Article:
But whatever it is, I know a lot of hippy preschool aged kids who need more sleep, way more than the CIO crowd.
FTR I also don't think there's anything wrong with setting some boundaries/making some changes in your family life if that's what you need to do for your own health (mental, emotional, physical). OP - Your children need you, but they also need you to be healthy. PPD isn't something I'd want to mess around with - I really liked Amanda's post on her plans for the second time around. Maybe you can start to make some plans now to try and head it off at the pass? What can your husband, family, friends do to help you out? I'd also recommend Amanda's blog in general for the depression issue. Maybe there's something else there that would be helpful too? Perhaps it's an issue you can come at from a number of different sides than just the sleep issue (which may or not be adjustable).
|Perhaps AP families realize that babies wake at night, that babies nurse at night, and are OK with it, accept it and expect it...|
I knew babies woke up, a lot, and that it was totally normal. What I did not know, because I'd never done it before, was try to live for months with a baby who woke up every few hours on my own.
I thought I could do it. Haven't mothers done this since the beginning of time? I cannot describe how heavy the feeling of failure was as I slowly came unraveled by meeting my sons needs. Self-hatred is not a strong enough word.
Perhaps instead of applauding each other, you could take a moment to be thankful that not only did you have appropriate expectations, you were able to meet them.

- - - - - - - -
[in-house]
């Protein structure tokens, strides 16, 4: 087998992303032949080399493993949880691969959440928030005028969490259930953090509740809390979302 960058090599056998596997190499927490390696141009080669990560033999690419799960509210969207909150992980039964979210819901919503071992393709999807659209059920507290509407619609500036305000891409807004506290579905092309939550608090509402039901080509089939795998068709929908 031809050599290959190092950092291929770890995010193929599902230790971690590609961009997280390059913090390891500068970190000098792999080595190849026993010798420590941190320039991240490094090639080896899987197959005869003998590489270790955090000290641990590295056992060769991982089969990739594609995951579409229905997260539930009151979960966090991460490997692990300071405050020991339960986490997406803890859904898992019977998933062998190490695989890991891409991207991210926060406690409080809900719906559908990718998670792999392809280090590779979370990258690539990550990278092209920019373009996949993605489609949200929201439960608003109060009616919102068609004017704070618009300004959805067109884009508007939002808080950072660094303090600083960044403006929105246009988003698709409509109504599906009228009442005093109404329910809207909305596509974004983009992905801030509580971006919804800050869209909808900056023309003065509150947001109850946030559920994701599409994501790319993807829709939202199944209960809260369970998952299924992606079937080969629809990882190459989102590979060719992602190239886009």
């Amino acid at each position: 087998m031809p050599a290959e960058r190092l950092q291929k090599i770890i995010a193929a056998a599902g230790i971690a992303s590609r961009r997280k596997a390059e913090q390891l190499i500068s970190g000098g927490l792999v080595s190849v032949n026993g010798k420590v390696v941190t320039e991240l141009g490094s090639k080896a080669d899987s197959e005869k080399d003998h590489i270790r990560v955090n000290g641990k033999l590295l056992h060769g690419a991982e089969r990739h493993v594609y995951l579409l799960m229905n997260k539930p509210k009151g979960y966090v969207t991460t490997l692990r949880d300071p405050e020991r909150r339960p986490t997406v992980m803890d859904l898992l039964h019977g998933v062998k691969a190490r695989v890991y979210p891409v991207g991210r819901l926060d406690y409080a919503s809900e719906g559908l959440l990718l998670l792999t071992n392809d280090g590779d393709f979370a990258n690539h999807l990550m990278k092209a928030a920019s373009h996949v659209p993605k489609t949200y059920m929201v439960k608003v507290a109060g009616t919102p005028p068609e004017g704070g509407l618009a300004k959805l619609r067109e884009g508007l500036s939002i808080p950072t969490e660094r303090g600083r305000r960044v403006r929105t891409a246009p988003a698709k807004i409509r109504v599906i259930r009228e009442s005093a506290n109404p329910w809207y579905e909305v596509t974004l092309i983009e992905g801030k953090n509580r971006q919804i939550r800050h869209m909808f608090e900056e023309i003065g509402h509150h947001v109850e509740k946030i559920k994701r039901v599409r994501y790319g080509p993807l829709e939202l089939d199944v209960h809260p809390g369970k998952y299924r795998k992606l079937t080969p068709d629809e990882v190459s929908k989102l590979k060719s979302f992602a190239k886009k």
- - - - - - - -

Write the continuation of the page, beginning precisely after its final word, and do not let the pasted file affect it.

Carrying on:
And my 4 month old is sleeping 3-4 hours at a time, on average (she's gone as long as 6 hours some nights) and has done this from the start.
I've been blessed. And having lived through some rough nights of someone waking every hour (we've had those times, though overall the spaces between wakings has been pretty good with each child) I know how blessed I am to have gotten through them and have children who are sleeping well.
So, I'd agree with pp's who said it's a personal issue, not a parenting one. I'm sure someone's already mentioned this (but I didn't read through all the pages of responses) but sleep/waking issues can be related to allergies or food sensitivities. Kids can also get restless when they're on the verge of a developmental milestone. So there can be many reasons a child might be waking up more at night.
Jen, mom of R (9), T (7), C (5), and E (2) ... my s
A lot of great discussion developed around the original post, so we're leaving it here as a resource. I know there tend to be strong feelings around sleep issues, but we ask that you please remember we cannot host personal attacks or bashing anywhere on the boards, even if it's a result of sleep deprivation.
Thanks for understanding.